Margaret Chiosi, distinguished network architect at AT&T Labs, shared those insights during an NFV World Congress talk on Wednesday. Her thoughts were influenced not only by AT&T’s internal work but also by her role as the “front door” to AT&T’s Domain 2.0, the program that’s bringing newer, smaller suppliers into the fold.
For starters, AT&T has split SDN controllers into categories. There’s the global controller with an end-to-end view — OpenDaylight being one example. Separately, there are local controllers that interact with a particular piece of equipment, as exemplified by Nuage Networks, VMware‘s NSX, or Juniper‘s OpenContrail (the examples Chiosi cited).
AT&T has been developing its own global controller, using OpenDaylight as its framework. And in doing so, the carrier has decided to extend its controller’s reach to Layers 4-7, going beyond the usual concept of an SDN controller that spans Layers 0-3. AT&T is even going to back to application-layer vendors and asking them to put adapters into OpenDaylight, Chiosi said.
AT&T made this decision because some of the tasks required at the upper layers don’t differ much from what can be done at lower layers, she said.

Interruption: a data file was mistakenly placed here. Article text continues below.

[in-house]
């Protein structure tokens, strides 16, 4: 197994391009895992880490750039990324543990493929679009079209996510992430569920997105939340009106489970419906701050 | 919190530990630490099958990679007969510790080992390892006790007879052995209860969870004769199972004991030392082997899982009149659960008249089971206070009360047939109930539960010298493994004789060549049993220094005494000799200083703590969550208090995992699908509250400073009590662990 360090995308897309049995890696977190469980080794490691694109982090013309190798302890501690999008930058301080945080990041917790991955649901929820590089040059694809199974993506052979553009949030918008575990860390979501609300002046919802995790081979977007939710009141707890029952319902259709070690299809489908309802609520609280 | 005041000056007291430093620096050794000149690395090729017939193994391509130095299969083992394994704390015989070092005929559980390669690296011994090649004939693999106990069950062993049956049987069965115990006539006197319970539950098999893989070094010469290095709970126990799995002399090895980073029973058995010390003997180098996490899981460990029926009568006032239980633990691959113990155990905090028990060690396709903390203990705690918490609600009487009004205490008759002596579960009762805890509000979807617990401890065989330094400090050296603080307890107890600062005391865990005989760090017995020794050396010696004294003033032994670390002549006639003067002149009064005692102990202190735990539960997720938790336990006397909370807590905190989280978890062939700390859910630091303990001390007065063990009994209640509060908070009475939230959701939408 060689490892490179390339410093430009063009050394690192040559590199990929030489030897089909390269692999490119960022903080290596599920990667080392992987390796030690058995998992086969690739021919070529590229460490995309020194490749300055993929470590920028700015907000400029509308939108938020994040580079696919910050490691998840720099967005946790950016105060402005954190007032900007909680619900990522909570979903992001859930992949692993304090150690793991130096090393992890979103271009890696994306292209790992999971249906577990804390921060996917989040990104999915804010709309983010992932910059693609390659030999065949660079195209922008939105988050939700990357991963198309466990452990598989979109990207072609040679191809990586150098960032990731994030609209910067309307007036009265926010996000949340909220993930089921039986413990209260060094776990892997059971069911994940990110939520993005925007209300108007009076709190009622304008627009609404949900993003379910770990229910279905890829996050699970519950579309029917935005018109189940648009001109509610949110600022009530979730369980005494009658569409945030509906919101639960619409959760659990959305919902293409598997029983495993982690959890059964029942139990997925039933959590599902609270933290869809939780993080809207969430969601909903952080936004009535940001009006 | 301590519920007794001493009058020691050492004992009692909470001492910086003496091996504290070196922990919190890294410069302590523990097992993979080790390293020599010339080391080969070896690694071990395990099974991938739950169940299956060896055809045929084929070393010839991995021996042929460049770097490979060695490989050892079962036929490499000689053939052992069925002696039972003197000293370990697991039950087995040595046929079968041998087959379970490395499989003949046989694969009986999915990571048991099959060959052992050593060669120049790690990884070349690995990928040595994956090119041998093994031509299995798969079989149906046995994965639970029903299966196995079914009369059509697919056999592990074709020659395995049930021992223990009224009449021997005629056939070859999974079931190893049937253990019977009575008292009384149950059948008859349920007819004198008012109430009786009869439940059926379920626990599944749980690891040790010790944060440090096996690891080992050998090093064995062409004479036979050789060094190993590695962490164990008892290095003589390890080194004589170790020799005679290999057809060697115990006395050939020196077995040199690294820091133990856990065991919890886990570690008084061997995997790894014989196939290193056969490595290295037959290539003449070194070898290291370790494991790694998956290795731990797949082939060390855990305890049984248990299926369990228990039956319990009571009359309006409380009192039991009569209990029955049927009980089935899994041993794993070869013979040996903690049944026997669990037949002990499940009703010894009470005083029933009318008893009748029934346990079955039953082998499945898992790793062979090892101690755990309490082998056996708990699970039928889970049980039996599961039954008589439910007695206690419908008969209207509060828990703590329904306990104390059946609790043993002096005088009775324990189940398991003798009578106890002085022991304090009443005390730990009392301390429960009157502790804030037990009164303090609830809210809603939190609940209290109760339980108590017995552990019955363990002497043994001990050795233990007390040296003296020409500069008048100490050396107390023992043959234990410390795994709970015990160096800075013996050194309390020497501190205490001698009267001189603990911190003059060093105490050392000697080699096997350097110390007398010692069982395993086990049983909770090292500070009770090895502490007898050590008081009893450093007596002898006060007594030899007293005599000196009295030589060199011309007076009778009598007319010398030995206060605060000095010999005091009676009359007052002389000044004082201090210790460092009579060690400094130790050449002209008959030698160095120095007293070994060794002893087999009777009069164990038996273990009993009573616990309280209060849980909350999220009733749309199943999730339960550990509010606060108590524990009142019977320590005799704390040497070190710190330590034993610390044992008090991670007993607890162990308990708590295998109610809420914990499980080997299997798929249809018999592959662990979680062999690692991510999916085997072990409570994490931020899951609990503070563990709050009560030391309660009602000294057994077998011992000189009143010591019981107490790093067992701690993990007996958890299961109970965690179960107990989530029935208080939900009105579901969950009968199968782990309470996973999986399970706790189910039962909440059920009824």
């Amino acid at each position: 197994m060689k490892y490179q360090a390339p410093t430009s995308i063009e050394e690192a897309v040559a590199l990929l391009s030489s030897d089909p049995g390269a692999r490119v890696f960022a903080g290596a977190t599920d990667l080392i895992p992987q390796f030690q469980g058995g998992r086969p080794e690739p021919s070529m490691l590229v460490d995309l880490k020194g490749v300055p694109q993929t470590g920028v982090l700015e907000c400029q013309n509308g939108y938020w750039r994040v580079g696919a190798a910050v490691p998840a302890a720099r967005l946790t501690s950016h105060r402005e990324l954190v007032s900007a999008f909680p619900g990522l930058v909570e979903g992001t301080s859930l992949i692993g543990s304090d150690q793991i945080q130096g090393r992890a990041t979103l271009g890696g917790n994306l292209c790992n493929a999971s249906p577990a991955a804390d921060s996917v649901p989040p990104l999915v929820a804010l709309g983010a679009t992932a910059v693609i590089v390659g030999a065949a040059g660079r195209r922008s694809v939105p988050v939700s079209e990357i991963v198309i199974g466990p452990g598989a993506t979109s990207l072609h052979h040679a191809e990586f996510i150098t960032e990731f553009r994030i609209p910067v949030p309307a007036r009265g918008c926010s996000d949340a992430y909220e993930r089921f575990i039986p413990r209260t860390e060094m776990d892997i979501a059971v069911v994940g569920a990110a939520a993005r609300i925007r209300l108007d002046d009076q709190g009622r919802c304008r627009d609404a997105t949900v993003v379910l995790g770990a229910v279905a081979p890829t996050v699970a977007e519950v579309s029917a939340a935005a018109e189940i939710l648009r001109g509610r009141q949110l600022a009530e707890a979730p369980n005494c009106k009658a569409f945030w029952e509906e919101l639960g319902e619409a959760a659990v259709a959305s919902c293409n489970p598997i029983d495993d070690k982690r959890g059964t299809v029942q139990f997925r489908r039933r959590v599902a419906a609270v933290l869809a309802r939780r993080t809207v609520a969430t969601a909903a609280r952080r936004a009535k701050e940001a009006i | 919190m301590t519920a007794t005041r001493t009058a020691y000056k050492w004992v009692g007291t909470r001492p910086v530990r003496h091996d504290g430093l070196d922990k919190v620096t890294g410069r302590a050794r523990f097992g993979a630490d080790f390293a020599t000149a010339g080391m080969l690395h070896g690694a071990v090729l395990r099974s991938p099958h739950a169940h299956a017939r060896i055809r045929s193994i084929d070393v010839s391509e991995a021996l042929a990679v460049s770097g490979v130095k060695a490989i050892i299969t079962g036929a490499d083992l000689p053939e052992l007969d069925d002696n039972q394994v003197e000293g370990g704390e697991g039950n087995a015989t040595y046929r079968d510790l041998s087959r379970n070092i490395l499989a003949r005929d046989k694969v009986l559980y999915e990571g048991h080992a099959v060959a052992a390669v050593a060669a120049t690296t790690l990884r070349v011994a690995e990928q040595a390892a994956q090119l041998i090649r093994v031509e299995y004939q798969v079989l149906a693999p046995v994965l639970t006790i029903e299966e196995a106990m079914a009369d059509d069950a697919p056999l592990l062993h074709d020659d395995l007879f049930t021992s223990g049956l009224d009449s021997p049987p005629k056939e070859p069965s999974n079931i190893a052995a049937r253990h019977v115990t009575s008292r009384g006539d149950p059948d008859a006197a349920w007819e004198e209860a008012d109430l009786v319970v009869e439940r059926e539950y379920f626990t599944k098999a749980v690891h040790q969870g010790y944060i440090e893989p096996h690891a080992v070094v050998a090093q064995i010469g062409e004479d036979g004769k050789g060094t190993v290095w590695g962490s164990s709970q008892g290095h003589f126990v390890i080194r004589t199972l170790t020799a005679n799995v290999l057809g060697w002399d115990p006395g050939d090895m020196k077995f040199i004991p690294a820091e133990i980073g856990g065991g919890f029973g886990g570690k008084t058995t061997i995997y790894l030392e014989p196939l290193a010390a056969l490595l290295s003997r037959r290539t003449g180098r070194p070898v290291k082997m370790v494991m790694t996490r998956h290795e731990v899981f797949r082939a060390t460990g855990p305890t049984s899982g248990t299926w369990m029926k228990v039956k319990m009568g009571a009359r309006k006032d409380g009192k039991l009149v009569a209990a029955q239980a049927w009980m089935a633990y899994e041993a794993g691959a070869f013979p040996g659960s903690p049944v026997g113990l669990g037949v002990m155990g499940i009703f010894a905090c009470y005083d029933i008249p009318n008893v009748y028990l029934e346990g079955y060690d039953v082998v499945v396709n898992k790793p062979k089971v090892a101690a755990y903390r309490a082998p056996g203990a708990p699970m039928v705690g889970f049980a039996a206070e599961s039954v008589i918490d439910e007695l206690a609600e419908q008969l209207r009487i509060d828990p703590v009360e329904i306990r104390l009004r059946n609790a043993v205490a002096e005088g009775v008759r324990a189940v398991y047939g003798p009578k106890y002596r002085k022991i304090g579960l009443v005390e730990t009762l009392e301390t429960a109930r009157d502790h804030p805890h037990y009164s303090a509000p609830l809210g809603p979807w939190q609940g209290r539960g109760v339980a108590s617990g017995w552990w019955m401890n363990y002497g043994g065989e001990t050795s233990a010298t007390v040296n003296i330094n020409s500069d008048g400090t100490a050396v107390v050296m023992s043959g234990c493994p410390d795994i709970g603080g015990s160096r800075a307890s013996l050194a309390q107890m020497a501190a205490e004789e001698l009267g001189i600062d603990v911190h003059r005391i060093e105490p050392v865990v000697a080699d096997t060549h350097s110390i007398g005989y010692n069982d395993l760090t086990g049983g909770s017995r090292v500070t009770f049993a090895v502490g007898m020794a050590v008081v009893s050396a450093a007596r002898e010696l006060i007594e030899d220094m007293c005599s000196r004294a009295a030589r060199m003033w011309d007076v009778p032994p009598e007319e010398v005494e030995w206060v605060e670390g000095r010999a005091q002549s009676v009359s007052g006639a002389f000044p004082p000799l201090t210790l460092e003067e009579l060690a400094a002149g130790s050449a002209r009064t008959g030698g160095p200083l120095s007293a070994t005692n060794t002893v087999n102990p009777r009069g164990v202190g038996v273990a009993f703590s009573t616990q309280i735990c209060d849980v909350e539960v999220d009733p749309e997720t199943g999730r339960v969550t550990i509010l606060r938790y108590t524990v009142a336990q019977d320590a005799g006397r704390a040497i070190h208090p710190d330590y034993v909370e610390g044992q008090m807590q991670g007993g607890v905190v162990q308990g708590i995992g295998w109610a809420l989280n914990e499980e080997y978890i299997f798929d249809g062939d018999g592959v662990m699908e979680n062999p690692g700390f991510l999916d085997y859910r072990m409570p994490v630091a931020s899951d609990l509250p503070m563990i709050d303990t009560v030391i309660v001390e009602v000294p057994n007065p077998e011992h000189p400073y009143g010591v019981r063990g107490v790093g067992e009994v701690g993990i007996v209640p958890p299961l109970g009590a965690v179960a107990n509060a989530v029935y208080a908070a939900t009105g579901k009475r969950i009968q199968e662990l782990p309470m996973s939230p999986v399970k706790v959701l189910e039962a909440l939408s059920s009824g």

“We’re realizing everything’s metadata,” Chiosi said. “Once you virtualize, it all looks the same — it all needs access, and it doesn’t matter if it’s a VoIP application or a router: At the end of the day, it has some set of metadata that has to get acted upon.”
When it comes to local controllers — the non-OpenDaylight ones — AT&T is already deploying some into the cloud, Chiosi said, implying that multiple vendors are being used. These are cases where the controller works closely with a virtual router, not a virtual switch; AT&T believes a virtual router is “more effective” for its SDN purposes.
One Page for SDN/NFV
AT&T’s research has convinced Chiosi that the industry has to find some common ground, rather than invent the same concepts repeatedly. “If we can just get on one page, we can go faster,” she said.
The first step is to agree on what functionality is even necessary — a common framework — and then start categorizing use cases, because many share the same requirements; they don’t each have to be built from the ground up, she said.
The harder step after that would be to settle on the rules for “flows” — deciding which elements (controllers, cloud orchestrator, service orchestrator) talk to each other in order to get tasks done.
AT&T has done this exercise for multiple cases. It’s been doing so using a DevOps-style model: Produce code immediately, find what’s not working, and make revisions quickly.
“We’ve moved away from this process of having an architecture team go through and figure out all the best ways for doing this,” she said. “As we have all these projects, and we have a lot of projects, we are building upon our knowledge of what we did for a certain set of projects and tweaking where it makes sense.”